There’s a new kid on the chic, boutique hotel block.
With its sleek, minimalist design and au courant, hipster vibe, Thompson Toronto is a welcome addition to the upscale hotel market. Following a soft summer opening, the hotel was prepared to meet, and reportedly exceed, TIFF‘s haute hospitality standards. The scene of several premiere events, the hotel got an official seal of celebrity style approval by hosting TO’s most coveted, 2010 social events: Vanity Fair’s TIFF soiree and Richard Branson’s Virgin America touchdown. With its glamorous, rooftop infinity pool, TT – Thompson Toronto – is this city’s answer to NYC’s notoriously naughty, Plunge penthouse bar at the Gansevoort. And that’s a good thing, if you ask me.
Amusing celebrity bon mots that illustrate our American neighbour’s ignorance of all things Canajun-eh, adorn the public walls and walkways, like this one:
“ The cool thing about being famous is traveling. I always wanted to travel across the sea, like to Canada and stuff.” Britney Spears
Britney will be disappointed to learn we’re not an overseas destination. But if she’s a fan of this American hotel chain, with its cool, capital city locations, she’ll be right at home in TT’s cosmopolitan, fame friendly, hood.
“I don’t even know what street Canada is on.”Al Capone
Capone wouldn’t have any problems finding the hotel. Following the germane St. Germaine and the sexy Soho Met, its quarely situated in the heart of our exciting, ever-expanding, entertainment district. Located at the corner of Wellington and Bathurst, the Bell Lightbox is just a stone’s throw away. It’s another good thing.
TT’s exterior is modern and nondescript; it could easily be mistaken for a condo complex or another cool, converted-to-high-tech, warehouse. But the long, lean, doorman who lopes out to meet the cab, is right out of SATC central casting. He’s got a chestnut mop of chin length hair, tortoise shell glasses and a great big Colgate smile. This is just his day job. No matter, he’s all the right service staff stuff: friendly, engaged and engaging. The hotel scores a positive, all important, first impression. Stepping from sidewalk sunshine into a low light lobby causes momentary blindness. It’s very dark. One blink, then another brings the modern, minimal décor – soaring ceiling, dramatic crystal chandelier, black walls and bas relief artwork – into focus. The au courant, visual aesthetic extends to the hotel’s polite, polished, employees. The black, sheath clad, models slash clerks are easily as pretty as that black, coat clad, doorman slash actor. But he’s not alone; there’s more tall, dark and handsome boys wrangling luggage and flashing winning smiles. Next door, in the lobby bar, willowy, winsome girls glide between around carefully arranged conversation areas, dispensing drinks and dialogue. The stark, sparsely furnished interior and carefully cultivated personnel invites comparison to another exclusive NYC property: Ian Schrager’s Gramercy Park. It’s all so hip it almost hurts, which makes the superior customer service – sans superiority – a welcome surprise. That’s a very good thing.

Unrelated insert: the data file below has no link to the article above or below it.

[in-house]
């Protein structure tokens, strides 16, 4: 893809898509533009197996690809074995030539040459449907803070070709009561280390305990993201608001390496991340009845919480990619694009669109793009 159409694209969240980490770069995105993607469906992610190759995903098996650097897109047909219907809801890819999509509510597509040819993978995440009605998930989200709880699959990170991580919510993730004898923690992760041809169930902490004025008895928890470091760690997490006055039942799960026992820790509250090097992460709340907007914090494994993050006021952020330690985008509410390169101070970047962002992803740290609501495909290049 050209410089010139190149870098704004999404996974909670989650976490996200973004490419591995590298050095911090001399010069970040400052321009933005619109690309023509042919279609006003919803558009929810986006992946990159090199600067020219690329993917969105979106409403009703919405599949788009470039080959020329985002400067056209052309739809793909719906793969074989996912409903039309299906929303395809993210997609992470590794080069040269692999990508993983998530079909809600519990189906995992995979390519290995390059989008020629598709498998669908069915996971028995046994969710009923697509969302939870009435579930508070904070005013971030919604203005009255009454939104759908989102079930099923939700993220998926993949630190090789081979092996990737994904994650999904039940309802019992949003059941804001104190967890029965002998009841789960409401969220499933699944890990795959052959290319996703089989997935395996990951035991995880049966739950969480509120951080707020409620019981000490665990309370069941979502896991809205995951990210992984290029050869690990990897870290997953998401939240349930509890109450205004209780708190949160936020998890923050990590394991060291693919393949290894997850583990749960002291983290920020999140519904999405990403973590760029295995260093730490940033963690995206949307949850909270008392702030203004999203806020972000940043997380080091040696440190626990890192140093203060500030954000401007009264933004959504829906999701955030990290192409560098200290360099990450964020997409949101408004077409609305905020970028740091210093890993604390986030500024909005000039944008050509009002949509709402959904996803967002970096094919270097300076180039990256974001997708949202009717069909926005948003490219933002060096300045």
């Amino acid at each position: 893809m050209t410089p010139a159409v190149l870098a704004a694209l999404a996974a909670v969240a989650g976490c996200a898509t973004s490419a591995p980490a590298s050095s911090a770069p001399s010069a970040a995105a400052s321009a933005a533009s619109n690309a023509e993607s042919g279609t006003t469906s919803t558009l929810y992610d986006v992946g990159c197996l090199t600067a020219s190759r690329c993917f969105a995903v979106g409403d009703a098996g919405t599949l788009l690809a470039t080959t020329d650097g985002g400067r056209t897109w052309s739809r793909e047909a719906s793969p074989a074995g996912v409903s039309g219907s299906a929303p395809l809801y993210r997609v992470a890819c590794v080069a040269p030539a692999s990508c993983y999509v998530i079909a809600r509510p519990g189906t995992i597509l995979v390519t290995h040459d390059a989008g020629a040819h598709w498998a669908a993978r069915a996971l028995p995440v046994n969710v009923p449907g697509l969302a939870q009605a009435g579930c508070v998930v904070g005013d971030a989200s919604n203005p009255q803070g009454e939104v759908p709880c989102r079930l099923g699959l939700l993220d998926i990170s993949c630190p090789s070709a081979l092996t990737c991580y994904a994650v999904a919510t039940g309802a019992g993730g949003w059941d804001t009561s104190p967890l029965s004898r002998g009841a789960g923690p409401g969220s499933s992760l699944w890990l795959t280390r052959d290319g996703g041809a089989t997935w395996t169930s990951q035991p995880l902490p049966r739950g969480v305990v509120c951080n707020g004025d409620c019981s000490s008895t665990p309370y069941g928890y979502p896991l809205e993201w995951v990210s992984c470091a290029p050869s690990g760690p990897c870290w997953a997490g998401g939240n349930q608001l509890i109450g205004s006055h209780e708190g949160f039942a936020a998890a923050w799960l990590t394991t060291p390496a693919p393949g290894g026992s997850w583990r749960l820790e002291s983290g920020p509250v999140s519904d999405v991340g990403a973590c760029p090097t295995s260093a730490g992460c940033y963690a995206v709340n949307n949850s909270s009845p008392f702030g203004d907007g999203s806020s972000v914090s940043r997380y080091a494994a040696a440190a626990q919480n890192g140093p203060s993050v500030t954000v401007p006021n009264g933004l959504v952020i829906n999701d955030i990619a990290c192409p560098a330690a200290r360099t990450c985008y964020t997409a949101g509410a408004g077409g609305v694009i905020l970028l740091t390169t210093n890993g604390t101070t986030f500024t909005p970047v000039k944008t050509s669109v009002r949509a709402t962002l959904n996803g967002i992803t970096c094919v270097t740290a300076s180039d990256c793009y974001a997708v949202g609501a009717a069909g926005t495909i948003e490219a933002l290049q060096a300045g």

“I believe the world needs more Canada.” Bono